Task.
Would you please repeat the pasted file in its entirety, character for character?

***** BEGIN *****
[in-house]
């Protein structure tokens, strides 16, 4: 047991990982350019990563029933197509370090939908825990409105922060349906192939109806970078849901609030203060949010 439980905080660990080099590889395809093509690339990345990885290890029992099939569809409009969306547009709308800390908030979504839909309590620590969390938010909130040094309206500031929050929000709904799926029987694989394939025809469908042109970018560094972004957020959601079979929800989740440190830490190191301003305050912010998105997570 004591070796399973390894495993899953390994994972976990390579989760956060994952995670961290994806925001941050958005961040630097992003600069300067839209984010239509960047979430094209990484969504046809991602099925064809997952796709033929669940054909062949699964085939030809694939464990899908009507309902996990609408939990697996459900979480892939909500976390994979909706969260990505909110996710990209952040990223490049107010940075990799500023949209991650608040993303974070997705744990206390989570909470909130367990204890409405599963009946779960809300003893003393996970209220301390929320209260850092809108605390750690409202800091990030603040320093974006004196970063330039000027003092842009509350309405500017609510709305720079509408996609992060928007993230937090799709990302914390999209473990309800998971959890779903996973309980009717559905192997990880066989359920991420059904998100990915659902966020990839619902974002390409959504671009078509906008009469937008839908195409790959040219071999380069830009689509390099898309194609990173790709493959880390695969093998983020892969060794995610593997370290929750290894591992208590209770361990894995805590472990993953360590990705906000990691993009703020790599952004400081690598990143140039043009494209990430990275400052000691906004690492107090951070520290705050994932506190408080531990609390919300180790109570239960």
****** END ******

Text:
[in-house]
């Protein structure tokens, strides 16, 4: 047991990982350019990563029933197509370090939908825990409105922060349906192939109806970078849901609030203060949010 439980905080660990080099590889395809093509690339990345990885290890029992099939569809409009969306547009709308800390908030979504839909309590620590969390938010909130040094309206500031929050929000709904799926029987694989394939025809469908042109970018560094972004957020959601079979929800989740440190830490190191301003305050912010998105997570 004591070796399973390894495993899953390994994972976990390579989760956060994952995670961290994806925001941050958005961040630097992003600069300067839209984010239509960047979430094209990484969504046809991602099925064809997952796709033929669940054909062949699964085939030809694939464990899908009507309902996990609408939990697996459900979480892939909500976390994979909706969260990505909110996710990209952040990223490049107010940075990799500023949209991650608040993303974070997705744990206390989570909470909130367990204890409405599963009946779960809300003893003393996970209220301390929320209260850092809108605390750690409202800091990030603040320093974006004196970063330039000027003092842009509350309405500017609510709305720079509408996609992060928007993230937090799709990302914390999209473990309800998971959890779903996973309980009717559905192997990880066989359920991420059904998100990915659902966020990839619902974002390409959504671009078509906008009469937008839908195409790959040219071999380069830009689509390099898309194609990173790709493959880390695969093998983020892969060794995610593997370290929750290894591992208590209770361990894995805590472990993953360590990705906000990691993009703020790599952004400081690598990143140039043009494209990430990275400052000691906004690492107090951070520290705050994932506190408080531990609390919300180790109570239960």